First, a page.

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Furs



Joined: 04 Mar 2016
Posts: 1172
rugxulo wrote:
https://en.wikipedia.org/wiki/Long_double
Well:
Wikipedia wrote:
On the x86 architecture, most C compilers implement long double as the 80-bit extended precision type supported by x86 hardware (sometimes stored as 12 or 16 bytes to maintain data structure alignment), as specified in the C99 / C11 standards (IEC 60559 floating-point arithmetic (Annex F)).
Basically what I was saying?

Mino wrote:
Is it then a "bad" thing to use it in our projects? Is there another library (compatible with Linux by the way) that is more "powerful" and compliant?
It's not a "bad" thing and nothing will break if you use it, you just need to be aware it does not adhere to the C spec.

In this case, the long double variant of the math functions (e.g. long double sinl(long double x)) are identical to the double versions (e.g. double sin(double x)) in msvcrt. As long as you're aware of this, there's no issues using it, except that you can't have a long double function from it (you'd have to implement it yourself or use another library that has it).

You can obviously use the other functions just fine (non-math or long double related).
Post 06 May 2018, 16:09
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rugxulo



Joined: 09 Aug 2005
Posts: 2279
Location: Usono (aka, USA)
Furs wrote:
Wikipedia wrote:
On the x86 architecture, most C compilers implement long double as the 80-bit extended precision type supported by x86 hardware (sometimes stored as 12 or 16 bytes to maintain data structure alignment), as specified in the C99 / C11 standards (IEC 60559 floating-point arithmetic (Annex F)).


Mino wrote:
Is it then a "bad" thing to use it in our projects? Is there another library (compatible with Linux by the way) that is more "powerful" and compliant?
It's not a "bad" thing and nothing will break if you use it, you just need to be aware it does not adhere to the C spec.


Are you sure that C99 requires it for all architectures? Or only suggests it? I know all the world's a VAX, err ... AMD64, but is this reliable beyond that? Beyond GCC?

Anyways, MSVCRT.DLL is supposedly a "known .DLL", included as part of the OS, from something old like MSVC 6 or whatever. It wasn't meant to be reused by third-party compilers. In newer MSVC versions, there are tons of different runtime libraries, and I don't think some people had a redistribution license for bundling those. It's quite a mess, honestly.

So does that mean this didn't forcibly exist in C89 standard? IIRC, MSVC (again) didn't support anything beyond that until fairly recently (2013?), formerly preferring C++ (or even C#/.NET) instead. So maybe they support it in newer MSVC versions, who knows (but Googling implies no).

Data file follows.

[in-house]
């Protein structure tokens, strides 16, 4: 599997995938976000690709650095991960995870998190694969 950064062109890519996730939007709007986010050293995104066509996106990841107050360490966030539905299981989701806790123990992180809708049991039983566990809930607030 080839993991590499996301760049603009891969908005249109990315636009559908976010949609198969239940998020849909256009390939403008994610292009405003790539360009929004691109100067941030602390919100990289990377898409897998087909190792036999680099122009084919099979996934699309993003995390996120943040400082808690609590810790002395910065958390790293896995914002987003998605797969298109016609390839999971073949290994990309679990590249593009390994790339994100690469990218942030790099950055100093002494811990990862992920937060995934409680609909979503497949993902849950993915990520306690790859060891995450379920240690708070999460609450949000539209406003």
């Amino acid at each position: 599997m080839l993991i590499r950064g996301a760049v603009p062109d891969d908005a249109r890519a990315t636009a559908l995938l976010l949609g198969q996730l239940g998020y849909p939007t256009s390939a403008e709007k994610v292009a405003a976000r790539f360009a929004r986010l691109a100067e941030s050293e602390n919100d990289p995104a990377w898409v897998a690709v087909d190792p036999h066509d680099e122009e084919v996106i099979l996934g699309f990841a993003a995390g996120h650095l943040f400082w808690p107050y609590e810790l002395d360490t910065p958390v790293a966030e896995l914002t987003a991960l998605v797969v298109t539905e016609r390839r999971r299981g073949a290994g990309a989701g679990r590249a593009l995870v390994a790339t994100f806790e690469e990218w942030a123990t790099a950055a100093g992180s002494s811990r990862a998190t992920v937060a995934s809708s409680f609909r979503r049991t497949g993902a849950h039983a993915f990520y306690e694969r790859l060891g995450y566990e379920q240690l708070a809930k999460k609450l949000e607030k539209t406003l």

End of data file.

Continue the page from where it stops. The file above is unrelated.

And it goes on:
MinGW-64 is more active than MinGW these days, but IIRC, they added various shims to support C99 that MSVCRT didn't support directly. And of course Cygwin doesn't rely on that .DLL at all, so presumably "long double" is fully supported there.

But you'll have to test for yourself. Googling seems to imply bugs or lack of support. So don't get your hopes up. Just because it's "standard" doesn't mean that anyone cares, even compiler developers. If anything, that's normally how it goes, so expecting perfect compliance in compilers, even for standard languages, is being unfairly optimistic.
Post 06 May 2018, 21:31
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Furs



Joined: 04 Mar 2016
Posts: 1172
C standard doesn't even specify the floating point format itself. I simply meant that long double and the associated functions are standard and they are not the same as double, so msvcrt.dll does not adhere to the C spec.

Now, the ABI does define that long double maps to 80-bit x87 register, which is a different thing. "long double" and float formats are not "undefined behavior" but "implementation defined". The implementation here is the x86/x64 ABI.

Of course, an ABI may very well say that long double is the same thing as double on that platform, but that doesn't seem to be the case, even on Windows. And that's with Windows stupidly setting the x87 precision to 53-bits by default instead of 64-bits (can be easily changed, just issue a fninit instruction).
Post 07 May 2018, 11:23
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rugxulo



Joined: 09 Aug 2005
Posts: 2279
Location: Usono (aka, USA)
Furs wrote:
msvcrt.dll does not adhere to the C spec.


It might not adhere to newer C99, but it "probably" (mostly?) adheres to older C89.

I do seriously wonder about AVX-512 and whether that somehow supports "long double". In particular, Fortran probably has support somehow (even if only via library). Just a blind guess, I don't grok it. But Fortran people honestly might be the best ones to ask about such numeric capabilities.
Post 07 May 2018, 17:31
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revolution
When all else fails, read the source


Joined: 24 Aug 2004
Posts: 15870
Location: 162173 Ryugu
Long-double, aka extended precision, aka 64-bit precision, is only available from the FPU instructions. It is the only place where the 80-bit data registers exist.
Post 07 May 2018, 17:34
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